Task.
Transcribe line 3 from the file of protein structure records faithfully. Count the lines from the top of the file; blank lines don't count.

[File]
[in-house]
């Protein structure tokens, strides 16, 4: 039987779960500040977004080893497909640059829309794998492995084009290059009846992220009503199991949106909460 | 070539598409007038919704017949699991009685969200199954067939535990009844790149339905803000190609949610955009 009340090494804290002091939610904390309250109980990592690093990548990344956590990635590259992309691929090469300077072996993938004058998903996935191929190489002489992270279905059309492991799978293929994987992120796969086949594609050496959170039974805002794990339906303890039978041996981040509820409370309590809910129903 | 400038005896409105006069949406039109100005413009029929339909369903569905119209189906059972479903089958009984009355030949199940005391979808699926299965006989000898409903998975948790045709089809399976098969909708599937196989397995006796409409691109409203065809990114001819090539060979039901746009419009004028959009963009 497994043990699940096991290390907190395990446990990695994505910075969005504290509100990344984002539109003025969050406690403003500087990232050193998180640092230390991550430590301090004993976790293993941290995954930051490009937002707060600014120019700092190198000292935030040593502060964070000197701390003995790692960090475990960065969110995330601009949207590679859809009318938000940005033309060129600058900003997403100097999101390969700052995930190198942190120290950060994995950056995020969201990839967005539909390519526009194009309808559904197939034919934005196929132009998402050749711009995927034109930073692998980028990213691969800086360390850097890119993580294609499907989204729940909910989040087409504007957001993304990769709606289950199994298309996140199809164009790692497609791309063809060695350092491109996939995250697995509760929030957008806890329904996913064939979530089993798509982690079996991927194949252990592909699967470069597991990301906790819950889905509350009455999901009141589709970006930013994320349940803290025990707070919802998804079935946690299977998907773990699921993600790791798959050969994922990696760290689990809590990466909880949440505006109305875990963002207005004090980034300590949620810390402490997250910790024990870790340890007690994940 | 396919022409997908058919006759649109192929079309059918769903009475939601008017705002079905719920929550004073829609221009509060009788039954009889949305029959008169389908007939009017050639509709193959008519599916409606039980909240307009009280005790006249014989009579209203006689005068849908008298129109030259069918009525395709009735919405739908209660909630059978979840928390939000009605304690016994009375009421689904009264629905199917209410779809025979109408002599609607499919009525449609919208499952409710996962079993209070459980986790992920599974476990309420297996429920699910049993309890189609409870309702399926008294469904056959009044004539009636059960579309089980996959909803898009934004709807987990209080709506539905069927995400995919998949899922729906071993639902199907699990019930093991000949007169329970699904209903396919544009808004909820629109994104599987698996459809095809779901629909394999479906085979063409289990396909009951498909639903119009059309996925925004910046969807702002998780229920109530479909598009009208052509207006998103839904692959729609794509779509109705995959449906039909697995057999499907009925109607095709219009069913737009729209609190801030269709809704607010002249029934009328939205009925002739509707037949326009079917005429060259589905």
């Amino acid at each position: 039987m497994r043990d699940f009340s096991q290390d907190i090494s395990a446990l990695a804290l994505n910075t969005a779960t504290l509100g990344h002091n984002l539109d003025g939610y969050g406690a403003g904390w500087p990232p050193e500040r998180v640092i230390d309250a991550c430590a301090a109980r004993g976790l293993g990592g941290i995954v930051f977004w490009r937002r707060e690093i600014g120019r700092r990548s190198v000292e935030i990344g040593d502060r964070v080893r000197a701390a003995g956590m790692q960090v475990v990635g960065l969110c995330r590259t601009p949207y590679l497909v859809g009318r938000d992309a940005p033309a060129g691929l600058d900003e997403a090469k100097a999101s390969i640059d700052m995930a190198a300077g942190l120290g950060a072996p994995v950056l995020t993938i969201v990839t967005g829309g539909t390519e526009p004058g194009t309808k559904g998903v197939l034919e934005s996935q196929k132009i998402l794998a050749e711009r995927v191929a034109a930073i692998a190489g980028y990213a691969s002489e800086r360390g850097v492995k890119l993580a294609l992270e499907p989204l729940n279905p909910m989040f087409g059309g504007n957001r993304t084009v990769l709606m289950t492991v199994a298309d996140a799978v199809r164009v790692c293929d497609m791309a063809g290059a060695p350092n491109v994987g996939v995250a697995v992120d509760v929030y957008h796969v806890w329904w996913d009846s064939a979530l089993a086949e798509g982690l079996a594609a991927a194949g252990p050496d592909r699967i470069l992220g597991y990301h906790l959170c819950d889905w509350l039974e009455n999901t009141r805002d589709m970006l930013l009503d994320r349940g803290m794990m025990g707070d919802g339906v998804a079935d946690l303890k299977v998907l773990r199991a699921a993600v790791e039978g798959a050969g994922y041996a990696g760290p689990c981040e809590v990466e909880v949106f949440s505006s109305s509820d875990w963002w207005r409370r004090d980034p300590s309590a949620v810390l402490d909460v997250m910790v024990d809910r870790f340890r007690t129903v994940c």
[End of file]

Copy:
């Amino acid at each position: 039987m497994r043990d699940f009340s096991q290390d907190i090494s395990a446990l990695a804290l994505n910075t969005a779960t504290l509100g990344h002091n984002l539109d003025g939610y969050g406690a403003g904390w500087p990232p050193e500040r998180v640092i230390d309250a991550c430590a301090a109980r004993g976790l293993g990592g941290i995954v930051f977004w490009r937002r707060e690093i600014g120019r700092r990548s190198v000292e935030i990344g040593d502060r964070v080893r000197a701390a003995g956590m790692q960090v475990v990635g960065l969110c995330r590259t601009p949207y590679l497909v859809g009318r938000d992309a940005p033309a060129g691929l600058d900003e997403a090469k100097a999101s390969i640059d700052m995930a190198a300077g942190l120290g950060a072996p994995v950056l995020t993938i969201v990839t967005g829309g539909t390519e526009p004058g194009t309808k559904g998903v197939l034919e934005s996935q196929k132009i998402l794998a050749e711009r995927v191929a034109a930073i692998a190489g980028y990213a691969s002489e800086r360390g850097v492995k890119l993580a294609l992270e499907p989204l729940n279905p909910m989040f087409g059309g504007n957001r993304t084009v990769l709606m289950t492991v199994a298309d996140a799978v199809r164009v790692c293929d497609m791309a063809g290059a060695p350092n491109v994987g996939v995250a697995v992120d509760v929030y957008h796969v806890w329904w996913d009846s064939a979530l089993a086949e798509g982690l079996a594609a991927a194949g252990p050496d592909r699967i470069l992220g597991y990301h906790l959170c819950d889905w509350l039974e009455n999901t009141r805002d589709m970006l930013l009503d994320r349940g803290m794990m025990g707070d919802g339906v998804a079935d946690l303890k299977v998907l773990r199991a699921a993600v790791e039978g798959a050969g994922y041996a990696g760290p689990c981040e809590v990466e909880v949106f949440s505006s109305s509820d875990w963002w207005r409370r004090d980034p300590s309590a949620v810390l402490d909460v997250m910790v024990d809910r870790f340890r007690t129903v994940c």